I’d like to see White click and close downhill here quickly to fill that initial hole opening up, but he waits, is slow to process what’s happening, and lets the lineman reach him. From there, he’s slow to get off the block, allowing DeAndre Swift to get past him for the big run.
When he’s not struggling to get off blocks, I really like the way White is able to get over top of runs with his lateral mobility and ability to scrape across the formation to make stops.
Against Ole Miss in 2018, White was really, really good against the Rebels in short yardage situations.
Here on 3rd and 1, watch White scrape from left to right – nearly tackle to tackle – slip off a block and how the strength to stop the running back short of the line to gain, forcing 4th down.
This is what I really like about White’s game. He’s a big, physical linebacker that is lite on his feet, almost gliding when moving laterally. That’s tough to find at the position, and White has it in bundles.
When he’s locked in, flowing to the football, and coming downhill with vengeance on his mind, he’s a major force defensively.
Here against Florida, look at the way White reads the hole opening up off tackle, and then has the athleticism and explosion to fire downhill, block up the lead blocker and make the tackle for loss. You can’t teach that. Plays like that are tantalizing with White.
Based on all 11 games that I watched of White, the tape against Florida in 2017 was some of his best work, including the last clip above.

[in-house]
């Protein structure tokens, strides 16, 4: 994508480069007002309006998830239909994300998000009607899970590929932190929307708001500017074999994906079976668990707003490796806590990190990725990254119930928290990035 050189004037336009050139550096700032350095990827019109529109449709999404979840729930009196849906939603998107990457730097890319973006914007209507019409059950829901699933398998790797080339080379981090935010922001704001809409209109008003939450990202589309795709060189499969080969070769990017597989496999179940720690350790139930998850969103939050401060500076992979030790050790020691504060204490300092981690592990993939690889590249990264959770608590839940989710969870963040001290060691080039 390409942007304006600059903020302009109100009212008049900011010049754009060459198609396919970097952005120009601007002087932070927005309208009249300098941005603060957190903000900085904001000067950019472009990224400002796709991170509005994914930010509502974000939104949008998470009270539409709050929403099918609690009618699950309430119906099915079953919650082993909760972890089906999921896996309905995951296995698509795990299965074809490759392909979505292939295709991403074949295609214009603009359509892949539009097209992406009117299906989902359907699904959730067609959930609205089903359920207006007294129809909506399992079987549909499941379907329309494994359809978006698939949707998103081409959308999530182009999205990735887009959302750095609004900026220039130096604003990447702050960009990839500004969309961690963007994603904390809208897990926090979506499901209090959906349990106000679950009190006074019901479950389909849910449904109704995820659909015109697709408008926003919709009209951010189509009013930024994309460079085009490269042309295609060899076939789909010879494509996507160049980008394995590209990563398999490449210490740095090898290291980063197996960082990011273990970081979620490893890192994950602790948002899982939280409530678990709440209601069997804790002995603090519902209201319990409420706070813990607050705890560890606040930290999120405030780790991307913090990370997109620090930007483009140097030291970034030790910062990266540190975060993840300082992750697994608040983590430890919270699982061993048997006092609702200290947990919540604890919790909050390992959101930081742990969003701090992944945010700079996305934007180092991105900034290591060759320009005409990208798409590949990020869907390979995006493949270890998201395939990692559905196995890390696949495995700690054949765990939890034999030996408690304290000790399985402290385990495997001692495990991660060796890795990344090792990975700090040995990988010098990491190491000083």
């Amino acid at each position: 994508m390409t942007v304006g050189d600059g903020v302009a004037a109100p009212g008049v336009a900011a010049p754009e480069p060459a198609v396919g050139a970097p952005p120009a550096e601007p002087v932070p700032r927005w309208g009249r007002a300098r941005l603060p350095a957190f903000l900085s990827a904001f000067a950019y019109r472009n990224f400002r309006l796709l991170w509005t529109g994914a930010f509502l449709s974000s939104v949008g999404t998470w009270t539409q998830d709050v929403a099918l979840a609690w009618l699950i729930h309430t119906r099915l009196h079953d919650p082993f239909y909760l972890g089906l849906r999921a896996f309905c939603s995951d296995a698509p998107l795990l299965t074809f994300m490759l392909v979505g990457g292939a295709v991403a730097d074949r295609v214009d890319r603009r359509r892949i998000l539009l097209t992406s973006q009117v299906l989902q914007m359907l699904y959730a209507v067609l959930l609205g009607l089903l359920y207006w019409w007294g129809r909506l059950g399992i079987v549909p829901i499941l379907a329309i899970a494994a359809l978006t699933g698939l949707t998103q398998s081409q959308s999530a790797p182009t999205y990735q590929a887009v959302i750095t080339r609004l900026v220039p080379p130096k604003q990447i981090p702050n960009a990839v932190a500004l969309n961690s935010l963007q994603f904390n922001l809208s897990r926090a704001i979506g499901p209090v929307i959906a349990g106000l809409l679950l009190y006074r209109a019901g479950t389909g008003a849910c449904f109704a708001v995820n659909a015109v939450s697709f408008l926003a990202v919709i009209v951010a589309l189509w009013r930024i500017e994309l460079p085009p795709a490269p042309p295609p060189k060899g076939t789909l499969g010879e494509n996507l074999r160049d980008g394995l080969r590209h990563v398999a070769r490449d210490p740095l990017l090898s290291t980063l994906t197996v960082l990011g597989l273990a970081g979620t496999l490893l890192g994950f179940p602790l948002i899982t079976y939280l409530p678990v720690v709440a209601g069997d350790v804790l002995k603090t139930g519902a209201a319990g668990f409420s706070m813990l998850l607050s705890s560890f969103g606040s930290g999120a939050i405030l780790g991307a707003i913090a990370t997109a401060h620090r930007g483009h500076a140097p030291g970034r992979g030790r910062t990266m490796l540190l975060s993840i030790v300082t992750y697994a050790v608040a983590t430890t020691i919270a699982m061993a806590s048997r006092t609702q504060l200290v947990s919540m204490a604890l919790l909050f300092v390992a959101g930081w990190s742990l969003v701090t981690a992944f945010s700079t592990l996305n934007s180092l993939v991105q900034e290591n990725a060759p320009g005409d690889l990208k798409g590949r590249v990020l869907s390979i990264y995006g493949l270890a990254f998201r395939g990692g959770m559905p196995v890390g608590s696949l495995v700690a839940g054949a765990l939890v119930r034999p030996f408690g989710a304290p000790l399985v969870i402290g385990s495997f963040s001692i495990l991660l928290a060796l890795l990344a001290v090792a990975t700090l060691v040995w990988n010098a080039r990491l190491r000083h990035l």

The play that I keep coming back to though is this one, because it’s simply incredible and defies logic.
You can see he’s just a bit slow to process the read-option here and nearly bites on the Florida quarterback’s fake run up into the line. But watch the way he turns on the speed once he registers what’s happening.
That’s not even the best part. That power in his hands to throw the Florida running back – with a full head of steam in the open field – down with that much force on a high tackle is incredible. No, it wasn’t a horse collar tackle either. He got all shoulder pads.
As a blitzer, he really closes ground in a hurry, and has the motor to work through blocks even without having much of a pass rushing repertoire. While I know that this blitz against Florida is unimpeded, I want you to watch his lower half.
He has a false step to start his blitz, so that needs cleaned up. But look how quickly those legs start to fire like pistons, propelling him downhill with impressive speed and force for the sack on Feleipe Franks.
Overall, White is certainly a very good linebacker prospect due to his athleticism, comfort in coverage, and ability to blitz with effectiveness. He’s likely going to be the top linebacker in the 2019 NFL Draft class above Alabama’s Mack Wilson, but that doesn’t mean I believe he’s a top 10 worthy pick.
That’s not to say I don’t think he’ll go early in the first round, because I do, especially when you consider how valuable the linebacker position has become in today’s game. I am very concerned with his slow processing abilities and his struggles to get off of blocks once linemen reach him at the second level, but I believe he’ll be a strong three-down linebacker for many years in the NFL, and well worth the investment in the 2019 NFL Draft.
Projection: Mid Day 1